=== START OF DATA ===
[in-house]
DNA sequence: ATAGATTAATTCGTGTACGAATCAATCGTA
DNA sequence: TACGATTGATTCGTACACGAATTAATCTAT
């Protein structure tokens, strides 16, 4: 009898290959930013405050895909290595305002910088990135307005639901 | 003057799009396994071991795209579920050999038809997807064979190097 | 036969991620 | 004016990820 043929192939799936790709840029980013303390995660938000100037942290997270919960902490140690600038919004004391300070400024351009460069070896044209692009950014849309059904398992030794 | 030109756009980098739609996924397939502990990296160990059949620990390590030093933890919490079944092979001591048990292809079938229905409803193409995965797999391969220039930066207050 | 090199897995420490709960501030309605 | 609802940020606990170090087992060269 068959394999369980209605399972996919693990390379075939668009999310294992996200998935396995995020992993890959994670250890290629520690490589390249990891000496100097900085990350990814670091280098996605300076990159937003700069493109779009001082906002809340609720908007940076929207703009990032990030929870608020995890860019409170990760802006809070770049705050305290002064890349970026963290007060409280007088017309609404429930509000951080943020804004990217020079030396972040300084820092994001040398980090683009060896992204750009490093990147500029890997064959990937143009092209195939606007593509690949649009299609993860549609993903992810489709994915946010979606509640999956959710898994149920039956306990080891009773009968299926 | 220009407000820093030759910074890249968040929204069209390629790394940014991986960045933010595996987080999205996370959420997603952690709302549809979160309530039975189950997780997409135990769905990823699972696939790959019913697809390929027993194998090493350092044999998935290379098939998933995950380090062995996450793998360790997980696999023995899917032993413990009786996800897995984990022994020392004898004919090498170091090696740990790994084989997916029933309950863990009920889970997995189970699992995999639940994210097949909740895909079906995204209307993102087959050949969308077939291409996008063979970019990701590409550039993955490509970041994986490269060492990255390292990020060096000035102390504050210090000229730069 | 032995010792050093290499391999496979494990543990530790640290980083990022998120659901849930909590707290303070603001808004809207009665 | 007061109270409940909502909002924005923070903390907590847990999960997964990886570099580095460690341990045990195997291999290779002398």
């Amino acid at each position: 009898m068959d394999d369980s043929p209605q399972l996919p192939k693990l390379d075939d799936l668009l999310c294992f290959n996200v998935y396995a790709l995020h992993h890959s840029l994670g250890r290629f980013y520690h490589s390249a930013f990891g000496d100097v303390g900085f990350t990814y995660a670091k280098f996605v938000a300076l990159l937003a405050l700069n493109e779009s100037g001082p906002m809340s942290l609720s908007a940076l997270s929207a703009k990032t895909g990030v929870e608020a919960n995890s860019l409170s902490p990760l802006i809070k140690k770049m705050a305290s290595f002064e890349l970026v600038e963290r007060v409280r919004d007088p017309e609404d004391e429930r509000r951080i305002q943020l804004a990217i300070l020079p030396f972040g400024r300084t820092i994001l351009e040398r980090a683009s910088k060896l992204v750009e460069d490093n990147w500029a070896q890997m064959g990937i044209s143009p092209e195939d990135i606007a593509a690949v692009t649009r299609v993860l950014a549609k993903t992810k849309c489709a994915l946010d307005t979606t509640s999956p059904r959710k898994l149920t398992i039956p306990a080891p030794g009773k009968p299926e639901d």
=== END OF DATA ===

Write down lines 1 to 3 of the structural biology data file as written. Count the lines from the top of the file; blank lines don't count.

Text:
[in-house]
DNA sequence: ATAGATTAATTCGTGTACGAATCAATCGTA
DNA sequence: TACGATTGATTCGTACACGAATTAATCTAT